Read tips from our “beating back pain” toolkit to help you protect your spine

Back painHas your back been aching recently? It’s hardly surprising. More and more of us are suffering with back pain as people all over the world have been forced to work from home for months. Let’s face it, working at kitchen tables, sat on beds, or at desks but without proper equipment for the last six months (or more!) hasn’t been good news for our posture. And given the fact that it may be some time before we’re all in the office again – if ever – it’s crucial that we all look after our backs.

Even mild lower back pain can affect how productive you are during the day. When you feel an ache or twinge in your back, you may move more slowly and carefully. If the pain increases over time, you may find yourself losing sleep, feeling anxious and avoiding activities that could make the pain worse. And with everything else that has happened in 2020 so far, the last thing any of us need is another reason to worry!  

Back pain isn’t a disease, but it can be as debilitating and even as disabling as a disease. For employers, lower back pain has a proven significant effect on productivity and healthcare costs in the workplace. According to one source, the total cost to employers for back pain amounts to US$34,600 per 100 employees annually.This includes direct medical and disability claims, and indirect effects on the overall productivity of the organisation through absenteeism.

But there’s good news! There is a lot of information available regarding tackling lower back pain and some simple lifestyle changes can prevent this chronic condition from developing. 

Don’t be a “weekend warrior”!

In our pre-COVID lifestyle, being a “weekend warrior”– was quite normal.  That’s a person who is sedentary during the week and saves intense physical activity – running, Zumba, HIIT, team sports etc. – for the weekend. Sound familiar?

And in spite of the fact that many of us now have more time in the week without our daily commute, you may still find you’re not exercising much because you’re too busy with work, family responsibilities or even home schooling. Or perhaps you think the weekend is the only good time to maintain your fitness level. Those that cycled, ran or walked as part of their commute might have even lost some of their regular weekly exercise opportunities!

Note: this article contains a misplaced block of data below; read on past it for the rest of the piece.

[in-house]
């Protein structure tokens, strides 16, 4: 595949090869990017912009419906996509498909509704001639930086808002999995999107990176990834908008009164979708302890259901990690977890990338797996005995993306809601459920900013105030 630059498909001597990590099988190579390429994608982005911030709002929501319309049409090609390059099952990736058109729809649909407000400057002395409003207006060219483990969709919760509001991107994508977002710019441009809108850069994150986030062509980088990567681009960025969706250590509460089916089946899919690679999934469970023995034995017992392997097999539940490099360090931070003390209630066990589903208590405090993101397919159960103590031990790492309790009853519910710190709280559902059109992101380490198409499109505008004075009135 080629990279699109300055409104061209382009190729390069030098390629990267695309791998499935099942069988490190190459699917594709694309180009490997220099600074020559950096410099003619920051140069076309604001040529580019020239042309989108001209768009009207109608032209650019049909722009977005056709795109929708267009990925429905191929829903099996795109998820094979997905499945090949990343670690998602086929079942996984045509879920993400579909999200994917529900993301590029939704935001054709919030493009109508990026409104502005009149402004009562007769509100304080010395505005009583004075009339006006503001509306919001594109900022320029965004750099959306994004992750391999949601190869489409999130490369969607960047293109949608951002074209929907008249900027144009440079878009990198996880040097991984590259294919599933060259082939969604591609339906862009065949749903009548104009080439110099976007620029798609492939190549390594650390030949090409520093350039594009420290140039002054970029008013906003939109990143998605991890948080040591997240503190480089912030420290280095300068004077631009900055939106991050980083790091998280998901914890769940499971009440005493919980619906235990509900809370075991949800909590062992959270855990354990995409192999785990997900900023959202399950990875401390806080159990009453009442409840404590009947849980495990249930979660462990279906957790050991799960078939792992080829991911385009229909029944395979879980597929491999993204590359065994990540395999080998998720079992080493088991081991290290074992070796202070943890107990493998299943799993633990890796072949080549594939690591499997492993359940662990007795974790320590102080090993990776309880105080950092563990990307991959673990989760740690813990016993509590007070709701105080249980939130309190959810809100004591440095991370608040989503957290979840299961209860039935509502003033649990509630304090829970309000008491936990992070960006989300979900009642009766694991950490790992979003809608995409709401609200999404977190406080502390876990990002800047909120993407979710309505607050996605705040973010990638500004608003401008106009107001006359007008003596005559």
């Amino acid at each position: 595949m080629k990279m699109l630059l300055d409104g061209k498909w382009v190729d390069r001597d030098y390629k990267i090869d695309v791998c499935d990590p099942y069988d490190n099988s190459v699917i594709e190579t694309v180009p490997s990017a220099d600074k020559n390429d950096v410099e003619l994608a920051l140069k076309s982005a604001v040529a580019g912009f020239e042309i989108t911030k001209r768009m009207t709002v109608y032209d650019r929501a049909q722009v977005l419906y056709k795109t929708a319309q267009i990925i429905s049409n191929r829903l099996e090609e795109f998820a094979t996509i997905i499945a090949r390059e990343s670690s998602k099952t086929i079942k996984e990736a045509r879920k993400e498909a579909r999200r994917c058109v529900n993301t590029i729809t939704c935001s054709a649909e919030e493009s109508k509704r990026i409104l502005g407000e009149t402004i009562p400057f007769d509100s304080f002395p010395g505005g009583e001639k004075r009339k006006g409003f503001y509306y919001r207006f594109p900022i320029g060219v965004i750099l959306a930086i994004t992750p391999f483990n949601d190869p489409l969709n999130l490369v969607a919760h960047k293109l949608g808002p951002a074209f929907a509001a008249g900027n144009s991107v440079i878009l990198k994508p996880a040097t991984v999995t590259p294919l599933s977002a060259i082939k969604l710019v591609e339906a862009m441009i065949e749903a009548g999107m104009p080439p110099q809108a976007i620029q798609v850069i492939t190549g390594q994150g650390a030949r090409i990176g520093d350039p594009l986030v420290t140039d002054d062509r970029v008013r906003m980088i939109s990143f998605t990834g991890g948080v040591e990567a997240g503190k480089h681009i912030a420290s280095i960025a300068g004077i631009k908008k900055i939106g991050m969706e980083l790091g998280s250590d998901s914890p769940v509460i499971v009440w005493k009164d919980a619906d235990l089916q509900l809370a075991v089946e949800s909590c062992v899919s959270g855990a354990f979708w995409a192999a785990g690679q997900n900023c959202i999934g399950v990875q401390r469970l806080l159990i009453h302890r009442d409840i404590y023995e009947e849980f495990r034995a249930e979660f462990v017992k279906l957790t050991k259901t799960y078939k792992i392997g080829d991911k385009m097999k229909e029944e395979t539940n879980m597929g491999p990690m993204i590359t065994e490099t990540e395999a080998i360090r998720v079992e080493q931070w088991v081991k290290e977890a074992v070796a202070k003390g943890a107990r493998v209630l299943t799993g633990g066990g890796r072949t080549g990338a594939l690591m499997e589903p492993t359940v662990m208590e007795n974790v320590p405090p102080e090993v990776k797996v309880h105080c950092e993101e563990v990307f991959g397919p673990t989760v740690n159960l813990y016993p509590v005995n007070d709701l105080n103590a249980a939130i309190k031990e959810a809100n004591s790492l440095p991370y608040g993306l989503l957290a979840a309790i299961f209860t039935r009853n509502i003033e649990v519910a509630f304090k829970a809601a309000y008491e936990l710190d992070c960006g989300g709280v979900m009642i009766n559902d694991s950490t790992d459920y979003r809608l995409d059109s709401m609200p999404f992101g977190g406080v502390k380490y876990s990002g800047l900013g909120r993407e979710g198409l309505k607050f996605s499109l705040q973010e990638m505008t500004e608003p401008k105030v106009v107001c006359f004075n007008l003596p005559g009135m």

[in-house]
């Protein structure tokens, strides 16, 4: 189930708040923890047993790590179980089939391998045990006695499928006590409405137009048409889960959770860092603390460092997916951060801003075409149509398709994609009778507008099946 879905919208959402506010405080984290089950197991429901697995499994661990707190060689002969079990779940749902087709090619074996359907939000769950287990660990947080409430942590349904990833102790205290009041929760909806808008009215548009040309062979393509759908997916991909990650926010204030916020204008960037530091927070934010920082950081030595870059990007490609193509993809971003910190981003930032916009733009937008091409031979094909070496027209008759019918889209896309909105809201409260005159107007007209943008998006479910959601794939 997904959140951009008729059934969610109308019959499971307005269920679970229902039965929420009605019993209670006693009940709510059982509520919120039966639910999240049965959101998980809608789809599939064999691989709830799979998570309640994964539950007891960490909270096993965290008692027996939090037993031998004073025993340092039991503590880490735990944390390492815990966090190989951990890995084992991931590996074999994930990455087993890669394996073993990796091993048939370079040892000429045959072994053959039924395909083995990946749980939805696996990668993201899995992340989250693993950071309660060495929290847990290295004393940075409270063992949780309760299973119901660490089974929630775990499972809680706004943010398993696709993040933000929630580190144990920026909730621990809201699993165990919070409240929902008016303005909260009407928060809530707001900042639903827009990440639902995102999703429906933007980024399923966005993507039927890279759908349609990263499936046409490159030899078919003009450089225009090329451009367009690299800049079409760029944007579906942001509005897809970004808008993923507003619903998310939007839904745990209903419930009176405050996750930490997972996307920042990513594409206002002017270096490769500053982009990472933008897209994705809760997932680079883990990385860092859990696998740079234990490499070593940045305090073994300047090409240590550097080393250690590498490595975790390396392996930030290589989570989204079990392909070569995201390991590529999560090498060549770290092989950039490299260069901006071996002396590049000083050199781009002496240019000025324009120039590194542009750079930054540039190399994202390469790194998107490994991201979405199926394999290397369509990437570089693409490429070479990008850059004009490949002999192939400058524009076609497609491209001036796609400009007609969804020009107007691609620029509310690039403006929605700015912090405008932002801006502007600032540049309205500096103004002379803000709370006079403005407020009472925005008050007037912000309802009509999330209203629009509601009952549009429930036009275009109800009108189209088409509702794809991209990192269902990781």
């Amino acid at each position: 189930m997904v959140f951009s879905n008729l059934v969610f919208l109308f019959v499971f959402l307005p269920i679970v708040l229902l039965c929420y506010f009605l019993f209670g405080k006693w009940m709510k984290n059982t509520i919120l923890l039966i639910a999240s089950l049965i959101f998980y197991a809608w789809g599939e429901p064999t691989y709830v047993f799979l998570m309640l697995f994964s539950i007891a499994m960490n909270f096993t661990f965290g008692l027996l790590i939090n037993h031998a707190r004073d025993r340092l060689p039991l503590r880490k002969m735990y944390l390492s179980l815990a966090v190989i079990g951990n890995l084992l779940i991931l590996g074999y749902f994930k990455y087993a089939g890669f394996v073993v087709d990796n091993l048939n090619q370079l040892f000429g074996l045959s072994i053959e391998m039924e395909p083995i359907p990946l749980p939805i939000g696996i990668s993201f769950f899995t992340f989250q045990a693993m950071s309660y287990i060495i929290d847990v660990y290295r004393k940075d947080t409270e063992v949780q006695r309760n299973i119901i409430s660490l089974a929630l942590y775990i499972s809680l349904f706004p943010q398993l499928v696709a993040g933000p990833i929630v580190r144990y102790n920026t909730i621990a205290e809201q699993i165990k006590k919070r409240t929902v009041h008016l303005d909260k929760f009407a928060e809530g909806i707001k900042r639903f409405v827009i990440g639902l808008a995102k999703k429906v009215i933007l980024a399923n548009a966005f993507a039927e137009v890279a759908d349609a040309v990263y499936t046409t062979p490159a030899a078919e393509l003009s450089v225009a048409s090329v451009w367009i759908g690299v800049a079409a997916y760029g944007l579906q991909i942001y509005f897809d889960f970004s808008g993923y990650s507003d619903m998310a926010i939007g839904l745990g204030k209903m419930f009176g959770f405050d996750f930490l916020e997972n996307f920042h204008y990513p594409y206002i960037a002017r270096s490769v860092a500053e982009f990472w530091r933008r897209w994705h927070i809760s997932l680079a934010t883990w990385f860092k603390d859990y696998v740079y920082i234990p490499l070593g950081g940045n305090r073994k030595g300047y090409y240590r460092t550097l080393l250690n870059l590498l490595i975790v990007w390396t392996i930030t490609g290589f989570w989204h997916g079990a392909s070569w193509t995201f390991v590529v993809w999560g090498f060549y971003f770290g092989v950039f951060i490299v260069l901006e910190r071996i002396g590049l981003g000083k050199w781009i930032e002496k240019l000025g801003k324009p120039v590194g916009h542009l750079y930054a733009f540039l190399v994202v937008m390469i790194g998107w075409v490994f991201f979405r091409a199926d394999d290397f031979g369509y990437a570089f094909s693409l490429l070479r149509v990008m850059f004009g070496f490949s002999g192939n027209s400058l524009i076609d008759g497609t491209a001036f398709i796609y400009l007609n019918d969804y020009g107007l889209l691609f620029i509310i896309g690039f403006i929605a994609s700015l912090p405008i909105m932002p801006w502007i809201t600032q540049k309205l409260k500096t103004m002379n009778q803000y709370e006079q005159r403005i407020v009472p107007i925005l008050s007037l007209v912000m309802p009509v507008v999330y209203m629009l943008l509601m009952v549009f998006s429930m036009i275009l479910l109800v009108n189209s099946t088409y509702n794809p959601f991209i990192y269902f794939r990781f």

But weekend warriors need to be careful – they are more likely to suffer painful back injuries than people who make moderate physical activity a daily habit. Studies show that regular, low-impact, aerobic exercise is beneficial for maintaining the integrity of intervertebral discs.2

An intervertebral disk acts as shock absorber between each of the vertebrae in the spinal column by keeping the vertebrae separated when there is impact from activity. They also serve to protect the nerves that run down the middle of the spine.2 The disks can handle a lot of pressure. If a disk is damaged, the resulting back pain can become more severe over time. And, one of the key risk factors for disk problems may be a lack of regular exercise.2

Maintain a healthy weight

With quarantines, lockdowns and home working, reaching for comfort food or snacking more can be quite tempting. But it’s worth remembering that being overweight can put stress on the back.

And weight isn’t just about the food you eat. There’s often a relationship between being overweight and having a sedentary lifestyle. If you follow a healthy diet plan, you can reduce the strain on your back. Regular exercise during the week may reduce the effects of sedentary habits and help strengthen your back at the same time.2

Move as much as possible

The spine is designed for movement. Sitting in one position for extended periods of time stiffens your back muscles, which can put stress on your spine – especially if you have bad posture or are working in an awkward or uncomfortable position.